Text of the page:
My shop is located in my basement with exterior access through a bulkhead stairway. Getting sheet stock down those steps is do-able but difficult.
Many a project I work on from cabinets to bookcases end up with me having to rip plywood sheet stock into 12″ or 24″ strips. On many of these projects instead of wrestling with a 3/4″ 4’x8′ sheet of plywood I used my lumberyards panel saw to rip the plywood sheet to a rough width.
What is a panel saw?
A panel saw is basically a circular saw mounted on a carriage that moves vertically on graphite-impregnated nylon roller bearings. The saw can also be turned 90 degrees and fixed to make horizontal cuts.
Panels can be loaded from either the left or right side and rolls through the saw carriage on a roller mechanism.
When properly calibrated a panel saw can have a cutting accuracy to within 1/32″ in either crosscutting or ripping directions. I still recommend you cut your sheet to a rough length and then trim it on your table saw.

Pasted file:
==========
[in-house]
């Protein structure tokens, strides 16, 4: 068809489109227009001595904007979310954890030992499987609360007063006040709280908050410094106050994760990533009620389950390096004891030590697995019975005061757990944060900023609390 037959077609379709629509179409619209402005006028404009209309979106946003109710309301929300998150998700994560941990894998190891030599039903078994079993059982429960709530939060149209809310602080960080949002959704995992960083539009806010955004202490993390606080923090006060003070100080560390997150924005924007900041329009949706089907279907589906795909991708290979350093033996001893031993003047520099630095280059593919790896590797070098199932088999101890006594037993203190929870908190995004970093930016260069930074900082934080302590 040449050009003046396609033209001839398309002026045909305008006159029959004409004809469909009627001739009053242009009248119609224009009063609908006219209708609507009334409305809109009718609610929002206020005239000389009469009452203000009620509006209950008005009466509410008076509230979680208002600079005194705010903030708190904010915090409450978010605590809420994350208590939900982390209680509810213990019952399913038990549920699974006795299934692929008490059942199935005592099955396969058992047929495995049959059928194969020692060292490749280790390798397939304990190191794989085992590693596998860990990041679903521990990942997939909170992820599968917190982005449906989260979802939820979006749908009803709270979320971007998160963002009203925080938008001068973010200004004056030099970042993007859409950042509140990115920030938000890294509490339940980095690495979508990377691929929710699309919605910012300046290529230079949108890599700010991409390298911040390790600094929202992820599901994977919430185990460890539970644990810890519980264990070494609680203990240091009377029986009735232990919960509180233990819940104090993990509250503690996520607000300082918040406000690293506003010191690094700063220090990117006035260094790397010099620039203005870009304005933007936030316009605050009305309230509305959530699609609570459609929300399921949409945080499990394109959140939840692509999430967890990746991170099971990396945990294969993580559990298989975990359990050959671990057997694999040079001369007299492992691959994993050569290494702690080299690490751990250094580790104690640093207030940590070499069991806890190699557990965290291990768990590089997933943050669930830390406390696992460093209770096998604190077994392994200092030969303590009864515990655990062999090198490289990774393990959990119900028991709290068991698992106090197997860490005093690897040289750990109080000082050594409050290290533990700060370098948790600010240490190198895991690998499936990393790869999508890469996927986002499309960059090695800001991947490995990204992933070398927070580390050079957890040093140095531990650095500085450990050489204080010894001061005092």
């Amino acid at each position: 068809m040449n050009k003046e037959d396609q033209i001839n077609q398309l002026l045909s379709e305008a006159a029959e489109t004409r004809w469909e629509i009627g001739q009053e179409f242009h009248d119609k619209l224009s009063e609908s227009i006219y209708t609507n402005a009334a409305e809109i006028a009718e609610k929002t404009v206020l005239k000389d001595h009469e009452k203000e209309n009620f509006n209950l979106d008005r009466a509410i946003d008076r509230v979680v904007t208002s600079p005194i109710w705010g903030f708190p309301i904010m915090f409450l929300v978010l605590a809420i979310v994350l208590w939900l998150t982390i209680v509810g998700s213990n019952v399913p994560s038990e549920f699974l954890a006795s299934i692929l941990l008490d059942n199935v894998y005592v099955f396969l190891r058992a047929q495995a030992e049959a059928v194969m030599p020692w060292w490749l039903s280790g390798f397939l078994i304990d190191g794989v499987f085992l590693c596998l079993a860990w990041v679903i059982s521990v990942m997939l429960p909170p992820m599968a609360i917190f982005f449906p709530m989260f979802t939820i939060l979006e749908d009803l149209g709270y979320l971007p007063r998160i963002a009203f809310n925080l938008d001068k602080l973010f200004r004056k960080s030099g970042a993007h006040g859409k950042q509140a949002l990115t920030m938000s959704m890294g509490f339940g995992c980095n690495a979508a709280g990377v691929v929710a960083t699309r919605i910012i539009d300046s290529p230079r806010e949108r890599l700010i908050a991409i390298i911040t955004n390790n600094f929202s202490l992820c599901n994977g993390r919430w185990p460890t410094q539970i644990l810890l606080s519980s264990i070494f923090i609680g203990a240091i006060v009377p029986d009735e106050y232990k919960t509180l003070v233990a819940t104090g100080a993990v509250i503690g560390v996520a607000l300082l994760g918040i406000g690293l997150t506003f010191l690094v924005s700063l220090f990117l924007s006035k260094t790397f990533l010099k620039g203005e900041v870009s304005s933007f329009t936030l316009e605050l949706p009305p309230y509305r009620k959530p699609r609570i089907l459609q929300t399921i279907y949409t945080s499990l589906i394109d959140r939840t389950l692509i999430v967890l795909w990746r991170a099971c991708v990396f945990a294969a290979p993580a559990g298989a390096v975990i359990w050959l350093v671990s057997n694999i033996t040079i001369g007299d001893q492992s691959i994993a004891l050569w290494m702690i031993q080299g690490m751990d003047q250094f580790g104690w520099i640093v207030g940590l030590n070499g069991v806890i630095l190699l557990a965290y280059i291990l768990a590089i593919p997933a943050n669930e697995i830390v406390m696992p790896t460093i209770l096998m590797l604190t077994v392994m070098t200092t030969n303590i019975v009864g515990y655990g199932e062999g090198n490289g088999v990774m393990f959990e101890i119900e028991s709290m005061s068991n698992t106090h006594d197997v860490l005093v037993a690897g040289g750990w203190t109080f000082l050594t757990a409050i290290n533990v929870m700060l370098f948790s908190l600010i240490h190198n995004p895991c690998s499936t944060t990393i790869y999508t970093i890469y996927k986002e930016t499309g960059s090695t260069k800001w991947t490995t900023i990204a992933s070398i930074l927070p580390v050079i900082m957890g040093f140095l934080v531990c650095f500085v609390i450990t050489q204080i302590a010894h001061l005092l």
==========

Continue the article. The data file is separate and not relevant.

Besides making the plywood lighter and easier to carry, cutting or ripping a sheet in half is a lot easier to transport. The next time your working on a project involving sheet stock consider cutting your plywood to more manageable sizes before leaving the lumberyard.
Track saws take up even less space than a panel saw and cost less too. To use one you simply line up the track with where you want to cut, and as long as the track is on the finish side of the work piece, the saw l runs along the edge of the track, resulting in a straight, clean cut.
Track saws are an excellent way for solo carpenters to break down 4×8 sheets of ply onto a table saw.